Distal renal tubular acidosis is a disease that occurs when the kidneys don't remove acid properly into the urine, leaving the too much acid in the blood (called acidosis).
When your body performs its normal functions, it produces acid. If this acid is not removed or neutralized, your blood will become too acidic. This can lead to electrolyte imbalances in the blood.
Your kidneys normally help control the acid level in your body by removing acids from the blood and sending them into the urine.
Distal renal tubular acidosis (Type I RTA) is caused by a defect in the kidney tubes that causes acid to build up in the bloodstream.
Type I RTA is caused by a variety of conditions, including:
Other symptoms can include:
Other tests that may be done include:
The goal is to restore the normal pH (acid-base level) and electrolyte balance. This will indirectly correct bone disorders and reduce the risk of calcium buildup in the kidneys (nephrocalcinosis) and kidney stones. The underlying cause should be corrected if it can be identified.
Alkaline medications such as potassium citrate and sodium bicarbonate correct the acidic condition of the body. Sodium bicarbonate may correct the loss of potassium and calcium.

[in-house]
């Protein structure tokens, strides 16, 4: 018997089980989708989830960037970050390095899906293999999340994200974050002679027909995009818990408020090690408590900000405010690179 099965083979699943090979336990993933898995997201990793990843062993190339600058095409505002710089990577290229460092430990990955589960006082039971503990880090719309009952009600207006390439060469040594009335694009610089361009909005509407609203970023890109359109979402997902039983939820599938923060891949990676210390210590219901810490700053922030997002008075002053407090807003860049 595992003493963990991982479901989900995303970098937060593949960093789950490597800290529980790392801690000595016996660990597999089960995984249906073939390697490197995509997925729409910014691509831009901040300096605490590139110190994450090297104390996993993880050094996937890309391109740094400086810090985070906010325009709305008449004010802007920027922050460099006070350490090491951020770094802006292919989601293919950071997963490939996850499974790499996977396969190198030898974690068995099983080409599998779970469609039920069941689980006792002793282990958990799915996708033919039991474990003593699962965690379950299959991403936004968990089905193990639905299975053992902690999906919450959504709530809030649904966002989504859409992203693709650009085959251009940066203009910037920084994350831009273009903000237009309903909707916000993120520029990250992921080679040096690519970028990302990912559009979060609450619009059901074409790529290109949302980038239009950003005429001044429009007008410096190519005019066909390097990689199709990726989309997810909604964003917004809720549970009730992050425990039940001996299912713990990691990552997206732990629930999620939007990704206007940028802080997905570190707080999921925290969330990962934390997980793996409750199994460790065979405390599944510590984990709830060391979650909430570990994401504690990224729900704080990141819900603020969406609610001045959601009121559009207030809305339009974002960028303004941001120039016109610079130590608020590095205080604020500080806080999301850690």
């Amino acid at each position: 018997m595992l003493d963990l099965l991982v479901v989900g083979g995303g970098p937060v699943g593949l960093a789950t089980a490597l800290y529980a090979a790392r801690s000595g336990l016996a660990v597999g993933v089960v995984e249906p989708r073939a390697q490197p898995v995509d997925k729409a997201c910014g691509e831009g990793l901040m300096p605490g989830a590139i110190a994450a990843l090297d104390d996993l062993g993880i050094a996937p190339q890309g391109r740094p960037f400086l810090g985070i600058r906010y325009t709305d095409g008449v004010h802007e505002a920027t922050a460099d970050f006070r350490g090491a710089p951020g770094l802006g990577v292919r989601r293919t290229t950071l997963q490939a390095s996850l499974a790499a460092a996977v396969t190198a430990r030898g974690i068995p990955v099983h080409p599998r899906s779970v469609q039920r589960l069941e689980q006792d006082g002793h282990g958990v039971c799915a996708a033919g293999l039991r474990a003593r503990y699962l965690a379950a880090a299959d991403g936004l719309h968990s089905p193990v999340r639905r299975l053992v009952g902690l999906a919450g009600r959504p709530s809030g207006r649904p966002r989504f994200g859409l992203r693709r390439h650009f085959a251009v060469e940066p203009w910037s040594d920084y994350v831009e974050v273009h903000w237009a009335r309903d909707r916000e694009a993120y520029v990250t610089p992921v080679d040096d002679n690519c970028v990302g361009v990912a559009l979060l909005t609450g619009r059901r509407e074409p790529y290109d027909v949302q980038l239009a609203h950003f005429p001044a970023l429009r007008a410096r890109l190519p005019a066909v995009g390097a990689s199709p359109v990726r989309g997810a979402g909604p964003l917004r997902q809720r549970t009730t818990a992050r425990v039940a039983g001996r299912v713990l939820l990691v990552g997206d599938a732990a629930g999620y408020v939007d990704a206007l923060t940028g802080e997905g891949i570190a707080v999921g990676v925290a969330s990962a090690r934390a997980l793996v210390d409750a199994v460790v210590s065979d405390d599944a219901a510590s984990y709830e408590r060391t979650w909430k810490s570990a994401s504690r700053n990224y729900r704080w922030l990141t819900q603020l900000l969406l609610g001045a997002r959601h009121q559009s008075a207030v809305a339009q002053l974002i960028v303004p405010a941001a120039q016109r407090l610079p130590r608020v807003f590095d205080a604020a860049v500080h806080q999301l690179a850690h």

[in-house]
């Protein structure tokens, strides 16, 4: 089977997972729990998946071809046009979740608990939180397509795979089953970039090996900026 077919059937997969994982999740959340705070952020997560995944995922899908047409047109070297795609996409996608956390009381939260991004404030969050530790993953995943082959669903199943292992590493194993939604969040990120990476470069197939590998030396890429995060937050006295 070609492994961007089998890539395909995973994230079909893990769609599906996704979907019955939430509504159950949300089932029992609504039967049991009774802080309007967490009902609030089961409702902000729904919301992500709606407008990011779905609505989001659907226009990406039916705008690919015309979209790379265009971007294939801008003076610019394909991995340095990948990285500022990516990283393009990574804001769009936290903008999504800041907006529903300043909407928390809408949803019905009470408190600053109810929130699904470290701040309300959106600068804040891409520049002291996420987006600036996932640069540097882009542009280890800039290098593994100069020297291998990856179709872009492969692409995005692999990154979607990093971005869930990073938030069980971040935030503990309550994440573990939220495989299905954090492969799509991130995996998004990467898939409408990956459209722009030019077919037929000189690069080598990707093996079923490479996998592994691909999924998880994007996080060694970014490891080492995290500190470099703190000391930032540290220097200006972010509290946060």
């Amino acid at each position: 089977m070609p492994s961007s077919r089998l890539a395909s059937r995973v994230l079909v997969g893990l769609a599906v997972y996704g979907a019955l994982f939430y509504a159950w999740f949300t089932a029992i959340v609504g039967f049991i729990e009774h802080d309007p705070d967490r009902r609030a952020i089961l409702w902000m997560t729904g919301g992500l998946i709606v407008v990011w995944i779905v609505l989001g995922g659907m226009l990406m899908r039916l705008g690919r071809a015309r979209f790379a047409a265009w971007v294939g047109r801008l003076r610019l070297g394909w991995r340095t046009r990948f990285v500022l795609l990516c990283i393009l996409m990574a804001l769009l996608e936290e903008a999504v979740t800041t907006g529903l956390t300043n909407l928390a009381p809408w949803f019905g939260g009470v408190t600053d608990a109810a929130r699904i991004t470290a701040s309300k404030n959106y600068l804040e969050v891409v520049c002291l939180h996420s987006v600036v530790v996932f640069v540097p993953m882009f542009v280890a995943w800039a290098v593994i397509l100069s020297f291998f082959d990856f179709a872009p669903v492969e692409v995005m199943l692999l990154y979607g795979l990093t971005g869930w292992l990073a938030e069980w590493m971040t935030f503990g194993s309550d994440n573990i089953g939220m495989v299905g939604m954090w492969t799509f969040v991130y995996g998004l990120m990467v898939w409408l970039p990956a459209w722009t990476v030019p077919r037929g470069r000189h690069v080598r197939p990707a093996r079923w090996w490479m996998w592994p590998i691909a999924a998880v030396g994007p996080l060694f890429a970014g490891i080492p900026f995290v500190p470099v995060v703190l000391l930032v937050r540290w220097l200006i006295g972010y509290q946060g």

Vitamin D and calcium supplements are usually not given because there may be calcium deposits in the kidneys, even after bicarbonate therapy.
The disorder must be treated to reduce its effects and complications, which can be permanent or life-threatening. Most cases get better with treatment.
Call your health care provider if you have symptoms of distal renal tubular acidosis.
Get help immediately if you develop emergency symptoms, such as:
There is no prevention for this disorder.
Renal tubular acidosis - distal; Renal tubular acidosis type I; Type I RTA; RTA - distal; Classical RTA
Seifter JL. Acid-base disorders. In: Goldman L, Schafer AI, eds.Cecil Medicine. 24th ed. Philadelphia, PA: Saunders Elsevier; 2011:chap 120.
Updated by: David C. Dugdale, III, MD, Professor of Medicine, Division of General Medicine, Department of Medicine, University of Washington School of Medicine; Herbert Y. Lin, MD, PHD, Nephrologist, Massachusetts General Hospital; Associate Professor of Medicine, Harvard Medical School. Also reviewed by David Zieve, MD, MHA, Medical Director, A.D.A.M., Inc.
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